Workplace Accessibility: Lessons from Canadian Paralympic Rower Victoria Nolan

IQ PARTNERS’ Gary Hinde spoke at Canadian Paralympic rower, Victoria Nolan’s book signing for her new book, Beyond Vision.  Here is what he has to say about Victoria’s experiences with workplace accessibility, how far we’ve come, and why it’s beneficial to employ people with disabilities.

You spoke at Victoria’s book signing.  How do you know her?

I’m a good friend of her husband, Eamonn.  What I learned about her through the years of knowing them and through reading her book is that Victoria lost her eye sight through a disease called retinitis pigmentosa (RP) and found herself again through rowing and became very good at it. 

Workplace accessibility - Gary-Hinde-&-Victoria-Nolan

What were her experiences with accessibility in the workplace?

Victoria always wanted to be a teacher, and unfortunately the disease hit her when she was 18 and just starting out.  She was going to school in downtown Toronto and hit accessibility barriers right away.  There are stories in Beyond Vision about her trying to get on a bus and bus drivers not believing she was blind.  She talks about trying to get around Union Station in Toronto and taking the GO train, which she said was an absolute nightmare.  Even getting into cabs with a guide dog; it’s not widely known that by law, you have to accept guide dogs, and she had some terrible experiences. 

When she did finally get her first teaching job, her eyesight was down to about 30-40% of what it used to be.  There had to be concessions made to accommodate her, and essentially her principal said one thing and acted in another way in the classroom.  Victoria has said she was very much marginalized to the point where they had her essentially ‘babysitting’ one or two kids in the classroom and bringing in a full-time teacher above her. 

She started speaking out about her experiences and refocused and committed to rowing, and obviously was very successful there.  Now, 15-20 years later, she is teaching again and is surely an inspiration to her class of special needs children.  Unfortunately it was a difficult road to get there, and not every person with a disability (or certainly without) has the same tenacity to fight as hard as Victoria, nor should they have to.

You mentioned her experience in the classroom was 15-20 years ago.  As a recruiter, you are informed on workplace issues – where do you think we are now in terms of workplace accessibility? 

I wish I could quantify that.  I’d be doing a disservice to try to speak to the experience of someone with accessibility issues entering the professional sphere today, since I haven’t walked in their shoes.  I have gleaned in speaking with Victoria that we are marginally ahead, but I think there’s still a long way to go.  I’m embarrassed to say that as an old, historical structure, our building isn’t all that accessible, for example.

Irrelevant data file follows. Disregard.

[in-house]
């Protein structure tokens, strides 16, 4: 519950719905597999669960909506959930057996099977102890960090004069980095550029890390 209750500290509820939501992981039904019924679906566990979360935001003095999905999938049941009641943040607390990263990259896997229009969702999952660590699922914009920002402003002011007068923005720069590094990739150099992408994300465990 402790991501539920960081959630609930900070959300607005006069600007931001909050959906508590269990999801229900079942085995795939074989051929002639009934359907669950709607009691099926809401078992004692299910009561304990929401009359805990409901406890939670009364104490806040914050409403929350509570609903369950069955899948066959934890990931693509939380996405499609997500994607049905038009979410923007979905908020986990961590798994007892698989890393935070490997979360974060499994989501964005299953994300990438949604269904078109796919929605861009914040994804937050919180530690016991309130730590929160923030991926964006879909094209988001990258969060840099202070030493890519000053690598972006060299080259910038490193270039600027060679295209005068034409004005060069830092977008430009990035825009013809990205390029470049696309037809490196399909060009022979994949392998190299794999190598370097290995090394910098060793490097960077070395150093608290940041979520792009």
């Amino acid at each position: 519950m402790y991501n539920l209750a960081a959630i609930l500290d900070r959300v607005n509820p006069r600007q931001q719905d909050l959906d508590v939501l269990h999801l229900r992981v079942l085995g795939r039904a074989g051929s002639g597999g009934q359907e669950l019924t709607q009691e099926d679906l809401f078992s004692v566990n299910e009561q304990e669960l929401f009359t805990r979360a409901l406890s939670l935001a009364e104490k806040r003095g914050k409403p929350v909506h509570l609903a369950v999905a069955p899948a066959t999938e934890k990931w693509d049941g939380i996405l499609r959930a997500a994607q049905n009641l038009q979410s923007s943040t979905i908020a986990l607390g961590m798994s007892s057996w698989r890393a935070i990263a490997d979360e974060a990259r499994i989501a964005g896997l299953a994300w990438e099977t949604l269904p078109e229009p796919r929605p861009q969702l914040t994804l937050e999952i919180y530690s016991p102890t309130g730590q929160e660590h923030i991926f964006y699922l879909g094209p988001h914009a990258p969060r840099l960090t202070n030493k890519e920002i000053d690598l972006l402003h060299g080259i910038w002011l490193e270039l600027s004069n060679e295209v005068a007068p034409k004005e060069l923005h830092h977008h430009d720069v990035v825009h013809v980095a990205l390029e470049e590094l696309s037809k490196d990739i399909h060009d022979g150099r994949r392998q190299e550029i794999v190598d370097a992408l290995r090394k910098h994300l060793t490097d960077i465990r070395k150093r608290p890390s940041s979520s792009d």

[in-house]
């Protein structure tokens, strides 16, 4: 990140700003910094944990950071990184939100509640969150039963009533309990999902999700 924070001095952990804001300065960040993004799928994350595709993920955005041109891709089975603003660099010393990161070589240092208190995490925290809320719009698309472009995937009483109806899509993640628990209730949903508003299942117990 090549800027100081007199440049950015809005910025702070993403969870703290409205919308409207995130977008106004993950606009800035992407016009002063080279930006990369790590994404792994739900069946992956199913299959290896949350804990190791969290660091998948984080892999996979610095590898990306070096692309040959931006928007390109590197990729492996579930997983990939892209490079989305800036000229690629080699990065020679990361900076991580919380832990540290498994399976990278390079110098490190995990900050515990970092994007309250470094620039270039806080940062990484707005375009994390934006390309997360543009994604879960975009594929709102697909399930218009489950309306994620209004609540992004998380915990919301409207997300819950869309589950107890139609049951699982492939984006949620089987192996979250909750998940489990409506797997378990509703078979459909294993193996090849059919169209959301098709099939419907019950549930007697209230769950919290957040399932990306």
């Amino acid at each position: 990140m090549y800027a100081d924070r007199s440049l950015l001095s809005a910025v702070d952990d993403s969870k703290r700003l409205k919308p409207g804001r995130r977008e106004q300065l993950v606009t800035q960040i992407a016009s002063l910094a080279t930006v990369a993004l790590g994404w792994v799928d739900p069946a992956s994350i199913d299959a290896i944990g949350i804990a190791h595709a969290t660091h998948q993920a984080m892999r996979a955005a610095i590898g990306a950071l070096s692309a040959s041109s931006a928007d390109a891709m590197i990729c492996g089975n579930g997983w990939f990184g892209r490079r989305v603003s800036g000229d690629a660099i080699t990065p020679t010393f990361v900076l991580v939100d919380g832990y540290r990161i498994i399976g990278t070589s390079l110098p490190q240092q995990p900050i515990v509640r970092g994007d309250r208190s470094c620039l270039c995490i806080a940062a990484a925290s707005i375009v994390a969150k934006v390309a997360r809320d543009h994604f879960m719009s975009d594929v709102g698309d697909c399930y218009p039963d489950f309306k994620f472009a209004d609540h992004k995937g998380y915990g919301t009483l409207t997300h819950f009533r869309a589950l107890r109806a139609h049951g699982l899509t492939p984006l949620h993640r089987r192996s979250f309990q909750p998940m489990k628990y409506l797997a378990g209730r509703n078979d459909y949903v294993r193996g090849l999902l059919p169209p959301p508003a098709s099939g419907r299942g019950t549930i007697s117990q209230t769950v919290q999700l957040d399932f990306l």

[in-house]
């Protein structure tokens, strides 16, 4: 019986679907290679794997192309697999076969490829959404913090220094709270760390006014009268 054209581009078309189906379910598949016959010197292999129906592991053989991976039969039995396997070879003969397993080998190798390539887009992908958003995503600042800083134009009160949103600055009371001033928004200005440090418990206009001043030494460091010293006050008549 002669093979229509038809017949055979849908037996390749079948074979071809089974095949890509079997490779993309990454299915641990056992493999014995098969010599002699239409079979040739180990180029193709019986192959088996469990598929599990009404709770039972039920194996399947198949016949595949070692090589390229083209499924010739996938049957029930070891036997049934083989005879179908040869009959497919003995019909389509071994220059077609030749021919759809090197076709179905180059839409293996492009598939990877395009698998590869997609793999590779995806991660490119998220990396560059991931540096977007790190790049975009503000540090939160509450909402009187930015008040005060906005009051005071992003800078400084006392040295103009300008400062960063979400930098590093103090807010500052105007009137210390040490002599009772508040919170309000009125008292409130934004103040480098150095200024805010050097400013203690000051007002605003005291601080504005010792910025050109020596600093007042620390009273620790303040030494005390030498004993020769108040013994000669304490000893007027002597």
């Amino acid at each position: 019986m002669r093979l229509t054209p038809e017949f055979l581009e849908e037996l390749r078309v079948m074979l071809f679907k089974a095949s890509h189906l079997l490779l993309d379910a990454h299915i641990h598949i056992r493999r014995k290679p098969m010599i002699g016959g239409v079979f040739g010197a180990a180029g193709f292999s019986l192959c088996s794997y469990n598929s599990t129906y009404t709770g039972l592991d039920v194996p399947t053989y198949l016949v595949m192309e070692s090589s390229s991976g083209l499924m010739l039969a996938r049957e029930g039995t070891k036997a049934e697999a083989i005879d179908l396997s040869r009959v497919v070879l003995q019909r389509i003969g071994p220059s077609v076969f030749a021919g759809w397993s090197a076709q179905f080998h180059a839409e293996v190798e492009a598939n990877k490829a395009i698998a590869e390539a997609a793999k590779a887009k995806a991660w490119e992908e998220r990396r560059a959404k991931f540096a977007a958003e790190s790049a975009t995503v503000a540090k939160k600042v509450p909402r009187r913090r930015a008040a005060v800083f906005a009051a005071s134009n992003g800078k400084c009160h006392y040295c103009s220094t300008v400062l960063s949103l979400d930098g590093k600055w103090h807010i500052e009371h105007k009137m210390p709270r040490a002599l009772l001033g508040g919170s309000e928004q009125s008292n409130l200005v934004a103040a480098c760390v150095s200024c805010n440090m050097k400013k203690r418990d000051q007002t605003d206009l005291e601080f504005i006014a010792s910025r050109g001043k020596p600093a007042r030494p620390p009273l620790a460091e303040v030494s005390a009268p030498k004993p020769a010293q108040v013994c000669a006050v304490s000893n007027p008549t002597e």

Having said that I think there’s more awareness.  I think things like the Paralympic games are much more talked about and publicized than they used to be, and I think the word is getting out there.  It’s becoming less acceptable to ignore accessibility issues. 

I’ll use Victoria’s case with the cab driver – she spoke out, appeared in news outlets talking about it, and wrote a book – the story got publicity, and she was heard.  Now more people know the obstacles she’s faced.  Now more cab drivers know that when you see someone with a guide dog, you have to let them in.  Through word of mouth it’s possible to create an attitude shift that these people have the same rights as so-called able-bodied Canadians. 

What are some of the benefits to hiring people with disabilities? Why should employers do it?

The main benefit is that they can do the job.  People with disabilities may need accommodations on a case by case basis, but if someone is educated and qualified, employers should hire them because they are educated and qualified, and it would be to the employer’s detriment to overlook them.

My clients sometimes ask if there are monetary incentives for hiring people with disabilities. Yes, in Canada there are grants, wage subsidies, and funding to help with costs around creating an accessible work environment.

Beyond that, hiring someone with a disability can create a morale boost and demonstrate to employees that their employer is inclusive and accommodating.  It can also increase business by attracting customers who have disabilities or who might look highly upon a company that is inclusive and forward thinking. 

For example, here at IQ PARTNERS, we use Good Foot as our courier service because, first and foremost they do a great job, but also they employ people with disabilities and we like that and choose to support them.   

Victoria Nolan will be guest speaking at IQ PARTNERS next Thursday, April 3rd to share her experiences and spark a discussion with our team of recruiters around workplace accessibility issues. Learn more about her and pick up a copy of her book, Beyond Vision